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Yvonne Abraham

Couple raises crops in recycled freight containers

On a blah gravel lot in East Boston sits an especially cool example of the human ability to invent and adapt. Spend enough time here, and even the most dedicated pessimist might feel hopeful about the future.

It’s not much to look at from the outside: four recycled freight containers, painted a friendly shade of green, sharing a patch of land with some trucks at the base of Eagle Hill.

But inside those containers, it’s spectacular. Disco-lit by thin ribbons of red and blue LED lights, all manner of leafy greens grow in long PVC planters that hang from the ceiling in tight rows. The hydroponic plants are watered and fed by an ingenious, and remarkably efficient, irrigation system. Lush and bursting with flavor, they’re neatly harvested in seconds and then it’s on to restaurants all over the city.


These containers — which make up an operation owners Connie and Shawn Cooney have named Corner Stalk — hold the equivalent of a four-acre farm. The Marblehead couple came to farming just a couple of years ago. Connie, 63, taught in public schools for 35 years, and Shawn, 61, was a tech entrepreneur.

“We’re probably at an age that we shouldn’t be jumping into another business venture,” Connie said. “Our friends are buying places in Florida.”

But they both wanted to try something new, and they believed in what the guys who make the containers — Boston-based Freight Farms — are doing: creating computer-controlled environments that can grow produce year round, anywhere where there’s electricity and a water supply.

What’s not to love about this? It’s reusing materials and putting space that would otherwise be barren — including contaminated land — to productive use. It’s making fresh food available locally all year, which saves money and reduces the environmental costs of shipping and refrigeration. And it’s giving more people a way to make a living from small-scale agriculture.


The Cooneys are happy, packing 100 boxes of greens a week, full of peppery arugula, pungent mustard greens, red and green lettuces, and exotic crops like shiso and epazote.

They’re about to double that output, because Corner Stalk has been chosen as one of the first 33 vendors for the new Boston Public Market, set to open at the Haymarket T station this summer, after years of false starts (and some serious fund-raising).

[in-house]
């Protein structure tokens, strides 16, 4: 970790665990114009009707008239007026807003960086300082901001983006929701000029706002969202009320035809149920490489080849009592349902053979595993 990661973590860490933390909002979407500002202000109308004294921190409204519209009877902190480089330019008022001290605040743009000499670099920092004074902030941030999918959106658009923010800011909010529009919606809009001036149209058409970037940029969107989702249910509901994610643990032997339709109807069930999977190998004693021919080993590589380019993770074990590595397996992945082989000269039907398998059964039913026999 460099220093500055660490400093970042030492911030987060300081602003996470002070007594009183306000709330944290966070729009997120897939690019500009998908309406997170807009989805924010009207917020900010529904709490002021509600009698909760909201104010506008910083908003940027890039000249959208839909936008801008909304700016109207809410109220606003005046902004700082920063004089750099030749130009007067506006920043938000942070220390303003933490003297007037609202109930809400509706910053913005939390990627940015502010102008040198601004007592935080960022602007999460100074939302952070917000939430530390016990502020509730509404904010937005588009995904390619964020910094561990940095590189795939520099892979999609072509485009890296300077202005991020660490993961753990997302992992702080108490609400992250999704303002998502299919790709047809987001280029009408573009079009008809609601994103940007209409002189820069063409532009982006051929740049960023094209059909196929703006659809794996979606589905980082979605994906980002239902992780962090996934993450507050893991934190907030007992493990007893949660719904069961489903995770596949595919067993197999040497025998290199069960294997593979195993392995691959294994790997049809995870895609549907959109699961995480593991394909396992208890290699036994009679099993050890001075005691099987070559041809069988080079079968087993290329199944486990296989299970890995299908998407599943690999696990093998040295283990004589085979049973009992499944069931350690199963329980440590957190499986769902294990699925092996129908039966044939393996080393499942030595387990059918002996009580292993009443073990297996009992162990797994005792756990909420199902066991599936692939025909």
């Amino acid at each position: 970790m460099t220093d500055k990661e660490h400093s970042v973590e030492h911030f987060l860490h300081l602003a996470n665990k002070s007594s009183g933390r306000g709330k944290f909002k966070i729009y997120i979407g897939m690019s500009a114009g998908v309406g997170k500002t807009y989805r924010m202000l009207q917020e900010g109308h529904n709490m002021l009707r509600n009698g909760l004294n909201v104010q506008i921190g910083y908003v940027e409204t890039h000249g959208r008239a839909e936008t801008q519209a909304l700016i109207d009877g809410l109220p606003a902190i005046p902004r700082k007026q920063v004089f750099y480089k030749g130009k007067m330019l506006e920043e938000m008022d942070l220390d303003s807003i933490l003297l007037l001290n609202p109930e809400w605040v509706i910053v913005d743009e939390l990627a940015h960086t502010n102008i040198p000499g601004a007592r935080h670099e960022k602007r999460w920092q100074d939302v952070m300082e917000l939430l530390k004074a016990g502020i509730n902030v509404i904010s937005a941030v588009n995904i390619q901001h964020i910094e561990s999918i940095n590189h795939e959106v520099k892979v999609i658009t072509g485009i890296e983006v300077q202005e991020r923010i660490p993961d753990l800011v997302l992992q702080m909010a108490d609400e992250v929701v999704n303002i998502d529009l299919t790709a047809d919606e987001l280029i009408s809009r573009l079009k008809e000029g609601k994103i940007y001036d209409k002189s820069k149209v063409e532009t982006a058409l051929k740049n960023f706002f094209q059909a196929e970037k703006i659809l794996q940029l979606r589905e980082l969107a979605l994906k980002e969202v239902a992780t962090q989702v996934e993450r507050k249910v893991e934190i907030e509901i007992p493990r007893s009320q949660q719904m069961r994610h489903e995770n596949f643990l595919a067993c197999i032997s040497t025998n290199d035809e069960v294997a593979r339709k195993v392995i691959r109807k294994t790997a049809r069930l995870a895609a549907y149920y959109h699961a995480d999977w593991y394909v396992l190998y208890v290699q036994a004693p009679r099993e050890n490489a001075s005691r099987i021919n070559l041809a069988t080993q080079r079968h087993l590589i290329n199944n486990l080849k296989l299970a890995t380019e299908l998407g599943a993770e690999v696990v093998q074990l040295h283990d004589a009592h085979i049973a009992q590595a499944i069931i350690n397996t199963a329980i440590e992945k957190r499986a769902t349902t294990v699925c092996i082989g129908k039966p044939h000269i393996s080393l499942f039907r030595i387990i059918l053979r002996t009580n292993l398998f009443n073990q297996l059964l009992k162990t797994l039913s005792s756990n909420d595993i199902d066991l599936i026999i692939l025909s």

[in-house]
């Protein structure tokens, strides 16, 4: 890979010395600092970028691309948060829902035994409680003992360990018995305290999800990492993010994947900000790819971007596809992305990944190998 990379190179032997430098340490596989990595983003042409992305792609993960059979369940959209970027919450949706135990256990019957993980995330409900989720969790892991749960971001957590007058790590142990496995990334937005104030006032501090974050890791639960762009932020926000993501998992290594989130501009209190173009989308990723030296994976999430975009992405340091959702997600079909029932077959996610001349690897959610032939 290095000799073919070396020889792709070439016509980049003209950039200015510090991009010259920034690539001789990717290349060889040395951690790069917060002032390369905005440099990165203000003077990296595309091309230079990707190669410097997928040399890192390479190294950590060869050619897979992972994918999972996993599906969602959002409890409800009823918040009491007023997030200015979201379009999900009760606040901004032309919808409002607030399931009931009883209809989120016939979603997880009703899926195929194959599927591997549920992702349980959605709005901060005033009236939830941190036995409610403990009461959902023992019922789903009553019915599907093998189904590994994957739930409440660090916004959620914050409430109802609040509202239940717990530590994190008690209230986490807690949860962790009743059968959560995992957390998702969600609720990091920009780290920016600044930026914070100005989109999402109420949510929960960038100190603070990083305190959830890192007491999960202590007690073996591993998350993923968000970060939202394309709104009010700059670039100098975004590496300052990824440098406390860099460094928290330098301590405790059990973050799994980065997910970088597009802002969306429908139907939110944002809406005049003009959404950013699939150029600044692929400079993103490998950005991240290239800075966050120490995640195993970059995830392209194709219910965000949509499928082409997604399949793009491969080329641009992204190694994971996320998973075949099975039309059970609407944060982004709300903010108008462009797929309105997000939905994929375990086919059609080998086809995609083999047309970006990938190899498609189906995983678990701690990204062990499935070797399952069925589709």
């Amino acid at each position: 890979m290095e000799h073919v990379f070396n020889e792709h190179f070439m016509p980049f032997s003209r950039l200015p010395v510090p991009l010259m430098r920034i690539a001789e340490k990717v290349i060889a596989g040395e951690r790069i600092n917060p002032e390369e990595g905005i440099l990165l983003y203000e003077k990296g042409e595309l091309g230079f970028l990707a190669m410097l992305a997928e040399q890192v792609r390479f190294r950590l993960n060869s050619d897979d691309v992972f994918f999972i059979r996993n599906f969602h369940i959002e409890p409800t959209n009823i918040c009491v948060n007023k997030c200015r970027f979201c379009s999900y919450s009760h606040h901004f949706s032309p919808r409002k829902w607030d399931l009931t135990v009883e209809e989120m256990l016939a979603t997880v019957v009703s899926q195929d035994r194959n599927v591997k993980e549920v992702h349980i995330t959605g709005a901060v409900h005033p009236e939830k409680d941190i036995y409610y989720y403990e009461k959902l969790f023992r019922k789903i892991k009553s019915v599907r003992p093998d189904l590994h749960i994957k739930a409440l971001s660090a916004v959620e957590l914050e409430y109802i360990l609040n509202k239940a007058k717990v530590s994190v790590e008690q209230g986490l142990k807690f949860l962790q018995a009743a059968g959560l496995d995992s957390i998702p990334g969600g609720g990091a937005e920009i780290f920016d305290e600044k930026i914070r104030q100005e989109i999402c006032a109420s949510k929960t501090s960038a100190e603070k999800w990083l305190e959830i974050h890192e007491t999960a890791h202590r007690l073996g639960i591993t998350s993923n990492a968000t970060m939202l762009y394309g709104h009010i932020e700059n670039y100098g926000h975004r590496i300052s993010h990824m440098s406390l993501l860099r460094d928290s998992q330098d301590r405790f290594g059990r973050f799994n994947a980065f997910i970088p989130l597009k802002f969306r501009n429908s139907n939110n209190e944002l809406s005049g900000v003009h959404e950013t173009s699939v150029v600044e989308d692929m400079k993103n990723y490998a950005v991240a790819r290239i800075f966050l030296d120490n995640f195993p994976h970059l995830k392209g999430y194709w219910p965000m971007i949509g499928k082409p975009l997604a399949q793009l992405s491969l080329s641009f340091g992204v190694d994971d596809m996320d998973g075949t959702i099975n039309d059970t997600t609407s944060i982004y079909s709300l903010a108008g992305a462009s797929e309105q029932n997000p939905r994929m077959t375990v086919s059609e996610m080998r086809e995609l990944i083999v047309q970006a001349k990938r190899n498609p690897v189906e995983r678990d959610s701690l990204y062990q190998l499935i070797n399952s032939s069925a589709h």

That will be a glorious day: The city has had a crying need for a year-round food market for decades. A great public market does more than provide fresh, healthy food: It reflects a region’s character. And it supports and promotes the farmers and artisans who have made food their life work.

This is certainly fertile ground for a public food emporium. Agriculture has grown slightly in Massachusetts in recent years, even as it has declined in other states, and 80 percent of Massachusetts farms remain family-owned. We’ve become devotees of community-supported agriculture and of farm-to-table cooking, and we support close to 300 farmers’ markets across the state. And, mirroring a national trend, people who can afford it are even more devoted to local food than to organic produce.

Having a dry, predictable, affordable, year-round spot where they can sell their produce directly to consumers is going to transform Corner Stalk, making it way easier for the Cooneys to make a living from those virtuous green trailers in East Boston. It’ll do the same for the farmers, cheesemakers, fishmongers, butchers, and bakers who will be setting up shop around them — all of whom will be selling goods grown or made in New England.


Boston, in sum, is becoming an even foodie-er place. There is no downside to that. As Robert Frost might have said if he’d spent the morning where I did: Good lettuce makes good neighbors.

Globe columnist Yvonne Abraham can be reached at yvonne.abraham@globe.com. Follow her on Twitter @GlobeAbraham.